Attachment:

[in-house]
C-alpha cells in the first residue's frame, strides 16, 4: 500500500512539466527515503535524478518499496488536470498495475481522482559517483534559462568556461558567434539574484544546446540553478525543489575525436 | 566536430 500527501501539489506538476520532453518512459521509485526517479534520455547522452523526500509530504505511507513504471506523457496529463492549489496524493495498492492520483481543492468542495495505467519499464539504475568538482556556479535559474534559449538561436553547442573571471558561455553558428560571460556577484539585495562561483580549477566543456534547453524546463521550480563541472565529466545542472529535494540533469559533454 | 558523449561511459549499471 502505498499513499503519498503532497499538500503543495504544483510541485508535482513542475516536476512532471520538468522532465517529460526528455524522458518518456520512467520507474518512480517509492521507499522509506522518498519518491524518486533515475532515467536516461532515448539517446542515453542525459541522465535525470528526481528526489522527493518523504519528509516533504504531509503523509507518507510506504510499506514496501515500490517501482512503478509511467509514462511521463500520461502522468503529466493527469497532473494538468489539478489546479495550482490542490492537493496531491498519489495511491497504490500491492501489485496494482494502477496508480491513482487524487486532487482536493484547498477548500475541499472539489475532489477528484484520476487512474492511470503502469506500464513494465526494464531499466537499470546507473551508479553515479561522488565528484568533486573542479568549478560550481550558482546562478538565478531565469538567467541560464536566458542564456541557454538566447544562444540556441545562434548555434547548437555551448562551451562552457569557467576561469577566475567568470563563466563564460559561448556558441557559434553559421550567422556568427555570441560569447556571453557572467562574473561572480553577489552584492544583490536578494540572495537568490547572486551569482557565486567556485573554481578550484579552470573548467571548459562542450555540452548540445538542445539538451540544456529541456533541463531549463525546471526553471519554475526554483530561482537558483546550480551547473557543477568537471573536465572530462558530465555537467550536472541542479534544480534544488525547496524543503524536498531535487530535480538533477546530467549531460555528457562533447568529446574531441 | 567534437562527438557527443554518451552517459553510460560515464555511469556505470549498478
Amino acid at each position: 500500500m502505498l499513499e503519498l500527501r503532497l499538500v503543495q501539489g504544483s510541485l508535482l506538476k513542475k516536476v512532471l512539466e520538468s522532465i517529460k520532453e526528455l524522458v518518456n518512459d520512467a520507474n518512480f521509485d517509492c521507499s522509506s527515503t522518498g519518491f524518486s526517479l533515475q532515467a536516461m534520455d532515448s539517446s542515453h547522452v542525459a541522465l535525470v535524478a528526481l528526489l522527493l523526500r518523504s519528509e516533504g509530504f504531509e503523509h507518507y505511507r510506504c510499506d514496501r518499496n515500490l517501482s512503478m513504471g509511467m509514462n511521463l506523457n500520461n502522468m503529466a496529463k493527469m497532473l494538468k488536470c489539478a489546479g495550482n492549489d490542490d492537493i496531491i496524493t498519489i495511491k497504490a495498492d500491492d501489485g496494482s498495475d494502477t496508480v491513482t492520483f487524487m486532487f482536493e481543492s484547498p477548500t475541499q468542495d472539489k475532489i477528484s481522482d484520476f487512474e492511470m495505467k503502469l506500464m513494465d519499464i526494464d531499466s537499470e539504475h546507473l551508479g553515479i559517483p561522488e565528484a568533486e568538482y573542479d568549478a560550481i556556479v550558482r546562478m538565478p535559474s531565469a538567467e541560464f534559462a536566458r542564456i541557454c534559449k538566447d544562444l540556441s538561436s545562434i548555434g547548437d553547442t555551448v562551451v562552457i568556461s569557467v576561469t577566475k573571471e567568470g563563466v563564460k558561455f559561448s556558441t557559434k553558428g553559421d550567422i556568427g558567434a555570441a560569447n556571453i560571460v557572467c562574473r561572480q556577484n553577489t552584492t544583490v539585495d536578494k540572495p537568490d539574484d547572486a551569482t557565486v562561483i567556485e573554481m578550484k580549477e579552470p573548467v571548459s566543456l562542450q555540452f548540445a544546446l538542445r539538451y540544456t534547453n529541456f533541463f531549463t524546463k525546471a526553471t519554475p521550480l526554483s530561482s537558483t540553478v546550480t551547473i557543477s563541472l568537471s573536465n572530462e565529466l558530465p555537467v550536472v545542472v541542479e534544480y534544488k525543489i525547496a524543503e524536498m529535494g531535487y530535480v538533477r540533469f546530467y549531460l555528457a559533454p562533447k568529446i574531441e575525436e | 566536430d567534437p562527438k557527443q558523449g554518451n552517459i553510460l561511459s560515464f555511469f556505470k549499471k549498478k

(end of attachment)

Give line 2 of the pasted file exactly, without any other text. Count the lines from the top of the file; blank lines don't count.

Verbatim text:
C-alpha cells in the first residue's frame, strides 16, 4: 500500500512539466527515503535524478518499496488536470498495475481522482559517483534559462568556461558567434539574484544546446540553478525543489575525436 | 566536430 500527501501539489506538476520532453518512459521509485526517479534520455547522452523526500509530504505511507513504471506523457496529463492549489496524493495498492492520483481543492468542495495505467519499464539504475568538482556556479535559474534559449538561436553547442573571471558561455553558428560571460556577484539585495562561483580549477566543456534547453524546463521550480563541472565529466545542472529535494540533469559533454 | 558523449561511459549499471 502505498499513499503519498503532497499538500503543495504544483510541485508535482513542475516536476512532471520538468522532465517529460526528455524522458518518456520512467520507474518512480517509492521507499522509506522518498519518491524518486533515475532515467536516461532515448539517446542515453542525459541522465535525470528526481528526489522527493518523504519528509516533504504531509503523509507518507510506504510499506514496501515500490517501482512503478509511467509514462511521463500520461502522468503529466493527469497532473494538468489539478489546479495550482490542490492537493496531491498519489495511491497504490500491492501489485496494482494502477496508480491513482487524487486532487482536493484547498477548500475541499472539489475532489477528484484520476487512474492511470503502469506500464513494465526494464531499466537499470546507473551508479553515479561522488565528484568533486573542479568549478560550481550558482546562478538565478531565469538567467541560464536566458542564456541557454538566447544562444540556441545562434548555434547548437555551448562551451562552457569557467576561469577566475567568470563563466563564460559561448556558441557559434553559421550567422556568427555570441560569447556571453557572467562574473561572480553577489552584492544583490536578494540572495537568490547572486551569482557565486567556485573554481578550484579552470573548467571548459562542450555540452548540445538542445539538451540544456529541456533541463531549463525546471526553471519554475526554483530561482537558483546550480551547473557543477568537471573536465572530462558530465555537467550536472541542479534544480534544488525547496524543503524536498531535487530535480538533477546530467549531460555528457562533447568529446574531441 | 567534437562527438557527443554518451552517459553510460560515464555511469556505470549498478